The United Nations Security Council met in New York, May 23, to debate the flight of the American U-2 reconnaissance plane over Soviet territory.
The United Nations Security Council met in New York, May 23, to debate the flight of the American U-2 reconnaissance plane over Soviet territory. Russian Foreign Minister, Andrei Gromyko, spoke of the flight as an aggressive act "unheard of in peace time".
Speaking of "shattering consequences" that might follow if the United Nations did nothing to halt such flights, Mr. Gromyko said that the Soviet Union was a great and powerful state and nobody will be allowed to test its patience and continue provocations against its territory. He submitted a resolution requesting the Security Council to brand the U-2 flight as part of aggressive acts by the Air Force of the United States against the Soviet Union, creating a threat to universal peace. He dwelt on the "accomplice role" of members of NATO and the Central Treaty Organization which permitted the United States to base espionage planes on their territories.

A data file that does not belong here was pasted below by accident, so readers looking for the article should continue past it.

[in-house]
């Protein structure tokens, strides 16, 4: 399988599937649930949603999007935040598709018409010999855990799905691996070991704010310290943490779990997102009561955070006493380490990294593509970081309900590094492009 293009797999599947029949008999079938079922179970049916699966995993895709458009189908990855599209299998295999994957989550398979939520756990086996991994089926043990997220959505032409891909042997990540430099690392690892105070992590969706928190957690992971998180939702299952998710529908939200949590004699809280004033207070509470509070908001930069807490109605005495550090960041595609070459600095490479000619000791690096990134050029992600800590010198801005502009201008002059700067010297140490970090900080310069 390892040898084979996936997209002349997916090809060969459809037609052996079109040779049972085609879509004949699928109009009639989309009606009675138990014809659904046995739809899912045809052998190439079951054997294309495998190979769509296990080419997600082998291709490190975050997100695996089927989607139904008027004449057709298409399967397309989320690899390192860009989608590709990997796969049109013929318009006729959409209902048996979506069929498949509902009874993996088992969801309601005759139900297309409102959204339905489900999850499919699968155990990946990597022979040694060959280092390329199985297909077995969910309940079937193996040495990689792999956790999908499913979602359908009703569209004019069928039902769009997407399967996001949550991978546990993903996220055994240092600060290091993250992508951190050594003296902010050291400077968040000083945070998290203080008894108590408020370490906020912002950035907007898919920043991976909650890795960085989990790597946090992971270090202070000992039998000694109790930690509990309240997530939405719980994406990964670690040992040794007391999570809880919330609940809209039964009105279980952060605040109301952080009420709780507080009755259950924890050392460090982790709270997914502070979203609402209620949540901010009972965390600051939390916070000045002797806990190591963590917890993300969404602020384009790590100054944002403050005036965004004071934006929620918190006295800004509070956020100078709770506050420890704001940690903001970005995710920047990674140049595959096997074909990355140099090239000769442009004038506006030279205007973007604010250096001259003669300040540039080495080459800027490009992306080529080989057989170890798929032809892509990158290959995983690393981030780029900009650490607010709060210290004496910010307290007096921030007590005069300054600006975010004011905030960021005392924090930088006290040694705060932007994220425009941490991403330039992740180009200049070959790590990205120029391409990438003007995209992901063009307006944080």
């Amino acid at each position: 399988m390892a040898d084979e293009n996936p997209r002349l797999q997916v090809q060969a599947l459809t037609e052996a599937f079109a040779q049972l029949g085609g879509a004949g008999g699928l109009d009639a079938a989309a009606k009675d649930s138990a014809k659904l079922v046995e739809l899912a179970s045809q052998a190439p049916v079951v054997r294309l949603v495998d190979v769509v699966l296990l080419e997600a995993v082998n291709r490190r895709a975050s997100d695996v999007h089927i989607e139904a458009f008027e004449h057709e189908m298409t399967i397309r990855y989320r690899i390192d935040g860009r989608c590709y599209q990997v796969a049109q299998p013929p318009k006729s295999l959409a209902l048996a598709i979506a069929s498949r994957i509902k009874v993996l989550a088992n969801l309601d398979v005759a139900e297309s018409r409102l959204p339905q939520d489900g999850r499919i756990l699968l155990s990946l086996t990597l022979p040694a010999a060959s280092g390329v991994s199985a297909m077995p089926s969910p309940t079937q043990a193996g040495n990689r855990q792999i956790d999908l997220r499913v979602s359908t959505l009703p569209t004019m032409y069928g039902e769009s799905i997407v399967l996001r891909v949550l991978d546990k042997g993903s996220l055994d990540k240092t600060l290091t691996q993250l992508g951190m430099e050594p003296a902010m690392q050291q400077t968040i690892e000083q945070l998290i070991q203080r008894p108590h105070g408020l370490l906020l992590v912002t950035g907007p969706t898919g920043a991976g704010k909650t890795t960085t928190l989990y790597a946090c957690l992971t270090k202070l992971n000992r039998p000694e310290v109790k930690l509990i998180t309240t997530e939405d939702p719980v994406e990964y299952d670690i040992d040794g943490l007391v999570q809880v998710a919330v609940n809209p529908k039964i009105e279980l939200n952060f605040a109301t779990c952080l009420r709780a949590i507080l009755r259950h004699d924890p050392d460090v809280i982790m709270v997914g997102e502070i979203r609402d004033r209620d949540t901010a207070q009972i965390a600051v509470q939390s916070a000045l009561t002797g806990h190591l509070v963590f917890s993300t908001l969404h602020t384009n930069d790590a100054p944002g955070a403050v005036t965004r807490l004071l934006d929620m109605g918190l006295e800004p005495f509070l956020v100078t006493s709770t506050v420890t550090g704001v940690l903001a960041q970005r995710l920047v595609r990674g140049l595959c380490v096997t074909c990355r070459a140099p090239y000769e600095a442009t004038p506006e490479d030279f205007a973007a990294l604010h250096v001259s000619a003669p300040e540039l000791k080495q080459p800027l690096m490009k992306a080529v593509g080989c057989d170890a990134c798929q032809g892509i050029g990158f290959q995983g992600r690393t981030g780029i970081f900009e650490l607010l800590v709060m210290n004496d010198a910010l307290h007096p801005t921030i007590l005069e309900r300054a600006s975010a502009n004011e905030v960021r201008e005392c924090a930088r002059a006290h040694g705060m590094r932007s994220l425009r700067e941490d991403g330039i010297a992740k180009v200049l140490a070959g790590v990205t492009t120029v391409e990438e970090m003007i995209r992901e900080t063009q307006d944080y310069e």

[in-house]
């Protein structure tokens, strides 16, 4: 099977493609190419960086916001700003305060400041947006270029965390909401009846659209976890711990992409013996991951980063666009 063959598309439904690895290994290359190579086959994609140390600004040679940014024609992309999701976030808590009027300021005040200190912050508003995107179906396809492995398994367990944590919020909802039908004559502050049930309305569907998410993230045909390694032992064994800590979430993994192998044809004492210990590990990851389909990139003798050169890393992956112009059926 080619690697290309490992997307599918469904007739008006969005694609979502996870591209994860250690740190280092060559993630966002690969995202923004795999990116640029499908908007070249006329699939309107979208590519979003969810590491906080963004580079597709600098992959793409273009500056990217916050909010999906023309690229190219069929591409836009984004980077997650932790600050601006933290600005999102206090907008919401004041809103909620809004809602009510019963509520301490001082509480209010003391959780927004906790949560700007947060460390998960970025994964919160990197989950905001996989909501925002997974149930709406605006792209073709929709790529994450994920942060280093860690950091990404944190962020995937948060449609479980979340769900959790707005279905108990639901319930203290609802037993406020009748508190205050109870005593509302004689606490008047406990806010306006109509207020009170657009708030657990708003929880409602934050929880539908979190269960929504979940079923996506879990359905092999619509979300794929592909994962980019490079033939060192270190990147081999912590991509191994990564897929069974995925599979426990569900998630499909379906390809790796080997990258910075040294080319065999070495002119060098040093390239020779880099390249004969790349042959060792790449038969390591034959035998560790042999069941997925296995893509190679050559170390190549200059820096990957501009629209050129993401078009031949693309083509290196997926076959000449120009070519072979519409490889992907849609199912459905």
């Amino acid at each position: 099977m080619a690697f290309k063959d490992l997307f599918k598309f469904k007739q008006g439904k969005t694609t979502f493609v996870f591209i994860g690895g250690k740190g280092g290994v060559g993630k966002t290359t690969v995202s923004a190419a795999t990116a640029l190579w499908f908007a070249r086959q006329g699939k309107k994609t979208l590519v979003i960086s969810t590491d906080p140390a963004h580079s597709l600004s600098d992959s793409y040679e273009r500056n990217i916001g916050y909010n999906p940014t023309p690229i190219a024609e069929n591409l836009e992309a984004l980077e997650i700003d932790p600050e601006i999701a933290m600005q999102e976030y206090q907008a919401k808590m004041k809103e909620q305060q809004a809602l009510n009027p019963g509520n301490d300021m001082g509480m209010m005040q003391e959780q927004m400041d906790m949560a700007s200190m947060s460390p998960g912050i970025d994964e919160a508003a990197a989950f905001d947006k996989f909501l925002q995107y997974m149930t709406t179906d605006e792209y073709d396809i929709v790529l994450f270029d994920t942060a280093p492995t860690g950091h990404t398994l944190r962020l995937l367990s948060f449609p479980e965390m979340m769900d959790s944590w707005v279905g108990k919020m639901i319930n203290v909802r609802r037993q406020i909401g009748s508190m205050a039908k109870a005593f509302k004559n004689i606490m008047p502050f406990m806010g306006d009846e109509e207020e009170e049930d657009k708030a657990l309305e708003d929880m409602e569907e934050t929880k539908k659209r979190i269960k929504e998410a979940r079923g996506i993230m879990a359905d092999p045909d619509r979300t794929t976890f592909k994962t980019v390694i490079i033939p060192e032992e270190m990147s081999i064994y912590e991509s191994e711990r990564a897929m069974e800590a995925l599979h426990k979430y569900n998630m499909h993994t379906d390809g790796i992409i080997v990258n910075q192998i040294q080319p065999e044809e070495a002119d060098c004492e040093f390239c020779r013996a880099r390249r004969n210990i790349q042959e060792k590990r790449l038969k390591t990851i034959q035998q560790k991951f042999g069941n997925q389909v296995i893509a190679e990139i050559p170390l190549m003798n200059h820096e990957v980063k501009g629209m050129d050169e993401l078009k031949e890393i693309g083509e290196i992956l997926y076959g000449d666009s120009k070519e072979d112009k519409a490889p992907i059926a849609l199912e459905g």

Chief United States delegate, Henry Cabot Lodge, referred to Russian double standards in maintaining thousands of spies while protesting at one "harmless flight". The heart of the matter was the danger of surprise attack.
Mr. Lodge asked where was Soviet concern for international law when Communist forces invaded Korea and Hungarian independence was "Snuffed out" in 1956. Soviet violation of the United Nations Charter could not fail to make the free world concerned about its safety. He said that Mr. Gromyko stated that flights over Soviet territory continued to be the policy of the United States. That was contrary to the facts as Mr. Gromyko was present when President Eisenhower stated that the flights had ceased.
Mr. Lodge said he would not object to the Soviet proposed agenda, in spite of the "Fallaciousness" of the charges, and it was adopted without dissent.